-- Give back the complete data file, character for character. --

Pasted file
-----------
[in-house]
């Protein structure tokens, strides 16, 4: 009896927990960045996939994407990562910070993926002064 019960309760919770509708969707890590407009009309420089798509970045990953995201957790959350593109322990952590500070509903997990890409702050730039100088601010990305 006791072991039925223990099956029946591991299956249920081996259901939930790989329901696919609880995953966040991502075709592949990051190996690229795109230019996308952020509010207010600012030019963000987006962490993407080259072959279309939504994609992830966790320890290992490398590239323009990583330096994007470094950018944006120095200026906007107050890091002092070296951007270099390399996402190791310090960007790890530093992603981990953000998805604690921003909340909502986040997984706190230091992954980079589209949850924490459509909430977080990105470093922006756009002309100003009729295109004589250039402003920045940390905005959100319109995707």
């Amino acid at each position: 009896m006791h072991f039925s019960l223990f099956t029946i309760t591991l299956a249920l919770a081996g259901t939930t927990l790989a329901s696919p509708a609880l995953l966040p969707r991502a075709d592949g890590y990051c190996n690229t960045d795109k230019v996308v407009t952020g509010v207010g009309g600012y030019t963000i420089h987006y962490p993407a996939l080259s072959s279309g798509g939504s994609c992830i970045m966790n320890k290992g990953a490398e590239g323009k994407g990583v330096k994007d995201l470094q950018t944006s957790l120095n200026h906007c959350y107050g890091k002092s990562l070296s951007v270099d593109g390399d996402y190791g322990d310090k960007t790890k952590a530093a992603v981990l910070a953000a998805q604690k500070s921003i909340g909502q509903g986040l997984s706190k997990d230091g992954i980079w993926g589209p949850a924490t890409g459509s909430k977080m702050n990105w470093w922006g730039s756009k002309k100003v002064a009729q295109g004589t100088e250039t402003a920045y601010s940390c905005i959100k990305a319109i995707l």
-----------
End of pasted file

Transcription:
[in-house]
């Protein structure tokens, strides 16, 4: 009896927990960045996939994407990562910070993926002064 019960309760919770509708969707890590407009009309420089798509970045990953995201957790959350593109322990952590500070509903997990890409702050730039100088601010990305 006791072991039925223990099956029946591991299956249920081996259901939930790989329901696919609880995953966040991502075709592949990051190996690229795109230019996308952020509010207010600012030019963000987006962490993407080259072959279309939504994609992830966790320890290992490398590239323009990583330096994007470094950018944006120095200026906007107050890091002092070296951007270099390399996402190791310090960007790890530093992603981990953000998805604690921003909340909502986040997984706190230091992954980079589209949850924490459509909430977080990105470093922006756009002309100003009729295109004589250039402003920045940390905005959100319109995707």
């Amino acid at each position: 009896m006791h072991f039925s019960l223990f099956t029946i309760t591991l299956a249920l919770a081996g259901t939930t927990l790989a329901s696919p509708a609880l995953l966040p969707r991502a075709d592949g890590y990051c190996n690229t960045d795109k230019v996308v407009t952020g509010v207010g009309g600012y030019t963000i420089h987006y962490p993407a996939l080259s072959s279309g798509g939504s994609c992830i970045m966790n320890k290992g990953a490398e590239g323009k994407g990583v330096k994007d995201l470094q950018t944006s957790l120095n200026h906007c959350y107050g890091k002092s990562l070296s951007v270099d593109g390399d996402y190791g322990d310090k960007t790890k952590a530093a992603v981990l910070a953000a998805q604690k500070s921003i909340g909502q509903g986040l997984s706190k997990d230091g992954i980079w993926g589209p949850a924490t890409g459509s909430k977080m702050n990105w470093w922006g730039s756009k002309k100003v002064a009729q295109g004589t100088e250039t402003a920045y601010s940390c905005i959100k990305a319109i995707l």